The agreement stipulates that the building will be completed by the end of 2016, and that the city’s $5.9 million incentive to the developer will be broken into segments: $1 million when the development is worth at least $5 million; another $1 million when the structure is fully enclosed; $655,000 when it is worth $12 million; and $295,000 when an occupancy permit is issued. The remaining $2.95 million incentive will be paid sometime between 2019 and 2040, and then only if the money is available from the special taxing district and if the adjacent arts center is under construction.
Haymarket Landing is being developed by Haymarket Concepts, a partnership of Commonweal Development, Market & Johnson, and Blugold Real Estate, part of the UW-Eau Claire Foundation. The private development will be built alongside the proposed Confluence Arts Center, a joint project of UWEC and Eau Claire Regional Arts Council.
According to some, Wisconsin is ripping at its cheesy seams with the strange and unusual. Classic creatures like werewolves, witches, and lake monsters have been our neighbors for as long as local legends have been told. With the help of longtime Chippewa Valley paranormal investigator Chad Lewis, we present to you a mere sampling of Wisconsin’s cryptozoological wonders.
Physical Description: A bulky fellow, it walks upright on two legs, has a wolf-like face, and is about the size of a bear ... and has bright red eyes.
Also known as the “Wisconsin Werewolf,” the Beast of Bray Road was originally only sighted in Elkhorn but it seems its habitat has expanded across the very state. Being the carnivore that it is, it’s most often seen eating from some freshly killed prey near the road. Of course, if you can’t catch it there, just check out the movie.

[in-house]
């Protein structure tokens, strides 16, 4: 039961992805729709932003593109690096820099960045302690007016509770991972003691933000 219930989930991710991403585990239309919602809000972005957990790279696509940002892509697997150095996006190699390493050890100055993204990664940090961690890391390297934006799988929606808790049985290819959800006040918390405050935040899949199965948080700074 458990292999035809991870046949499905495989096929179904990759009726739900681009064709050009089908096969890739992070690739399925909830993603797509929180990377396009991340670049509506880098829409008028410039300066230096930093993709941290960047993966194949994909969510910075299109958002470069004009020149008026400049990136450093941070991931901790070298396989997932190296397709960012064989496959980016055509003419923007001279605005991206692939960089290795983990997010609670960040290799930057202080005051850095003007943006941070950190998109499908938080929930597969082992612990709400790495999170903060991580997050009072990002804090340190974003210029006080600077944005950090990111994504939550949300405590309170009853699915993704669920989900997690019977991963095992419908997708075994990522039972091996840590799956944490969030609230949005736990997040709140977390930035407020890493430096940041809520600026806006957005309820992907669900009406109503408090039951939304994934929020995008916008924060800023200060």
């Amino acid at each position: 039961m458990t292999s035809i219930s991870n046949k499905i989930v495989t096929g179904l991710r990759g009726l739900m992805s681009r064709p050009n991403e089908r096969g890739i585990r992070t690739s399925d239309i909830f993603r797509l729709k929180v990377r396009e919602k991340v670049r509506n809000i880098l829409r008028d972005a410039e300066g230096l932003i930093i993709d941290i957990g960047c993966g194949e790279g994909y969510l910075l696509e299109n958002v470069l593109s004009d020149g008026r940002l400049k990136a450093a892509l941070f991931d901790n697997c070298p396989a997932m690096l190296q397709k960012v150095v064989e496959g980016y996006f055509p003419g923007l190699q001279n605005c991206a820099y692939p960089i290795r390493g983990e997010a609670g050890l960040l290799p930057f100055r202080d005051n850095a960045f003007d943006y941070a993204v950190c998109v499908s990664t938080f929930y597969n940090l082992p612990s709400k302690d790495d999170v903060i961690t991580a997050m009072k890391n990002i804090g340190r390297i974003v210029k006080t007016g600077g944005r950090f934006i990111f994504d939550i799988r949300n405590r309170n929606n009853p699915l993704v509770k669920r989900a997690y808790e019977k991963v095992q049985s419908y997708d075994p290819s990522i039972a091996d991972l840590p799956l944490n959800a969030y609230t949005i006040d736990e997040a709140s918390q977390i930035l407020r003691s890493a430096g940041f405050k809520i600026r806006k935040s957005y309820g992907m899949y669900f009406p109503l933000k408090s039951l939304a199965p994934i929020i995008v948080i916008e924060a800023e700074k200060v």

Physical Description: They look like chickens, but have a habit of vanishing into thin air.
On a legendary road called “Chicken Alley,” unsuspecting drivers have reported hitting a chicken, walking out to investigate and seeing nothing to be found. Others have even seen an entire flock (or, technically, a brood) of chickens storm the road, but disappear before any bird could be hurt. Yep – GHOST CHICKENS.
Physical Description: Standard mysterious old lady.
This story begins like many witch stories before it, with an isolated woman in a dilapidated house. When the woman resided there nearly 70 years ago, it was said that ominous chanting could be heard coming from the house and naturally the rumor mill began churning out ideas that the old woman was involved with *gasp* unholy rituals. So, obviously the land is now cursed.
Location: Mineral Point
Physical Description: Tall, thin, pale, and vampirey.
In the days of yester-year (the 1980s), a police officer was surprised to find one of Dracula’s relatives lounging about in Graceland Cemetery. Doing his duty, he chased the strange creature down, only to be cut off when it scaled the encompassing fence and vanished. Many believe that this was probably a practical joker or someone who was very confused. OR WAS IT?
Keep reading to learn about 3 more Sconnie beasties!